Peru's National Maritime Authority has launched an investigation amid furore over an oil spill blamed on waves from a volcanic eruption in Tonga.

The move comes after what was initially thought to be a minor spill in waters off the Lima suburb of Ventanilla has ballooned into what President Pedro Castillo has declared an environmental emergency.

The country's navy said the probe will aim to seek the causes of the incident and determine the responsible parties.

The maritime authority, which is part of the navy, will “scrupulously follow” legal norms in the investigation with the “aim of avoiding speculation”.

As TradeWinds has reported, the spill took place on Saturday evening at the La Pampilla refinery, operated by Spanish oil giant Repsol, while Fratelli d'Amico Armatori's 158,300-dwt Mare Doricum (built 2009) was unloading a cargo of crude.

The Italian shipowner has said the spill followed an “unexpected breakage” of the terminal's underwater pipeline.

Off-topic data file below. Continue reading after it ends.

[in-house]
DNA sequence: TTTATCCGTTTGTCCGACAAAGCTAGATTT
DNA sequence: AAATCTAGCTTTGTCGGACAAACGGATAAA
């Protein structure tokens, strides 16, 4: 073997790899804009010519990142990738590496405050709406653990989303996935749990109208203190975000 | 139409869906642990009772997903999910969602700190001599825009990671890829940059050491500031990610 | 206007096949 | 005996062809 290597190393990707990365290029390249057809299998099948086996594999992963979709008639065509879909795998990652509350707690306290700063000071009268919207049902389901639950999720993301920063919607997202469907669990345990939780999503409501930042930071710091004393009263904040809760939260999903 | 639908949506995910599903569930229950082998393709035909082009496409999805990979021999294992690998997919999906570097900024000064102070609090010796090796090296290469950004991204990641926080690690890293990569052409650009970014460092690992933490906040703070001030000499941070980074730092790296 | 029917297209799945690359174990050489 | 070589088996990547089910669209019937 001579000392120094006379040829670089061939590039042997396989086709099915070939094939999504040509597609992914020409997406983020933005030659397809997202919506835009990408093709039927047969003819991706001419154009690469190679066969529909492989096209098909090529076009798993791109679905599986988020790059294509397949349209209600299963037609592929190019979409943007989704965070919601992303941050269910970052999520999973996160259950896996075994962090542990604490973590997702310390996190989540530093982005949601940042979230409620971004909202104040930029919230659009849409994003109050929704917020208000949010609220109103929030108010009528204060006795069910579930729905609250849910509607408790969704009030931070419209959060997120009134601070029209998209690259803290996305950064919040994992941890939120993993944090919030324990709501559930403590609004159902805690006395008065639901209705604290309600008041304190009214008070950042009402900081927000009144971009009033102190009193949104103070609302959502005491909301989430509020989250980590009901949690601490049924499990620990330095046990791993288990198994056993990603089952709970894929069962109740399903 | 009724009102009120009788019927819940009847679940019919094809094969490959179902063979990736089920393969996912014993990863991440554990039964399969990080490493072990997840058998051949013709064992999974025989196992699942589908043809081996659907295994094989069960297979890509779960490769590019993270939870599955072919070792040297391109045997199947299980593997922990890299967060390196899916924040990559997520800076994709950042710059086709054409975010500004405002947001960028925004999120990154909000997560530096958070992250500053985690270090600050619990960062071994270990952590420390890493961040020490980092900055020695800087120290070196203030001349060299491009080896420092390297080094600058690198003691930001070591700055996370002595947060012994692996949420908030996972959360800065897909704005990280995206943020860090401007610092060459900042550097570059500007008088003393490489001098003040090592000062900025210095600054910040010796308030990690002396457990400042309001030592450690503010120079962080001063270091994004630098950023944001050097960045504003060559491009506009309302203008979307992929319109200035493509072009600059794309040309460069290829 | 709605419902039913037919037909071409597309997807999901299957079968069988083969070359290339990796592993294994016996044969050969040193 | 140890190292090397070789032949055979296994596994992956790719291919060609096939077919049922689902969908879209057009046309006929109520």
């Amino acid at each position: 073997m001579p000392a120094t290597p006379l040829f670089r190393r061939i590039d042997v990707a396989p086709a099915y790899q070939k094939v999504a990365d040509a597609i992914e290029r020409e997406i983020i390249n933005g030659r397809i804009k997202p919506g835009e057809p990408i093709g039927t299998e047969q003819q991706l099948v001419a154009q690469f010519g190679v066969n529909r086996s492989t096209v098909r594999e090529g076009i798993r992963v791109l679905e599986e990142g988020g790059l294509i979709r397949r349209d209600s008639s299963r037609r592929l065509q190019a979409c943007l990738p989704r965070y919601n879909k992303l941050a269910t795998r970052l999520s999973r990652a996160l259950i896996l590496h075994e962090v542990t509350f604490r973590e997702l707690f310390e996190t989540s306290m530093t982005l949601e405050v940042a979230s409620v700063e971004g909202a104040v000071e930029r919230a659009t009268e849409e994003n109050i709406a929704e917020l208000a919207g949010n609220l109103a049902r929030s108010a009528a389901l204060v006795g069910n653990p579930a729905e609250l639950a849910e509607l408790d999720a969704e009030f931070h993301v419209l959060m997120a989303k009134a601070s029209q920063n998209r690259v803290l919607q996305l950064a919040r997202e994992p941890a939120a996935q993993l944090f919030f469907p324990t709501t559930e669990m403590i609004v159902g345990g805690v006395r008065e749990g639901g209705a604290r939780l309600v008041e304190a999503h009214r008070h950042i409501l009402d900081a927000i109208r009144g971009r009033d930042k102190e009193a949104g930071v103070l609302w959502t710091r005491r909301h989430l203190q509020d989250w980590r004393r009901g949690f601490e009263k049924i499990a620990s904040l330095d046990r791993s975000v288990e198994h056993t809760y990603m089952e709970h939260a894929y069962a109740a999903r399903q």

Some 6,000 barrels of oil are believed to have spilled in the incident, leading to blackened beaches and oily seabirds.

The navy said it “laments the damage caused by this incident, which has gravely affected the ecosystem and maritime natural resources”.

On Thursday, Castillo signed a decree declaring an emergency while visiting some of the coastline impacted by the spill, describing it as the most troubling ecological disaster in recent years.

“We are going to lead actions to mitigate the damages, for which a crisis committee will present concrete actions in the next few hours,” he said.

Peruvian officials have pointed the finger at Repsol for the spill, demanding compensation and complaining that the company initially under-reported the severity of the incident.

But Repsol has said in media reports that it is not responsible for the spill, caused by a tsunami that started some 10,000 km away.

“The oil spill was caused by a maritime phenomenon unforeseeable by the company as a result of the volcanic eruption in Tonga,” Repsol said in a statement, according to Upstream.

Mirtha Vasquez, the president of the government's Council of Ministers, told reporters the oil company could face administrative sanctions from Peru's Organisation of Environmental Evaluation and Inspections, according to El Comercio newspaper.

But Repsol told securities regulators in Peru that the body, known by its Spanish acronym OEFA, has not informed it of any administrative process that could lead to sanctions.

The Mare Doricum remains at anchor off the Peruvian coast, according to tracking data from VesselsValue.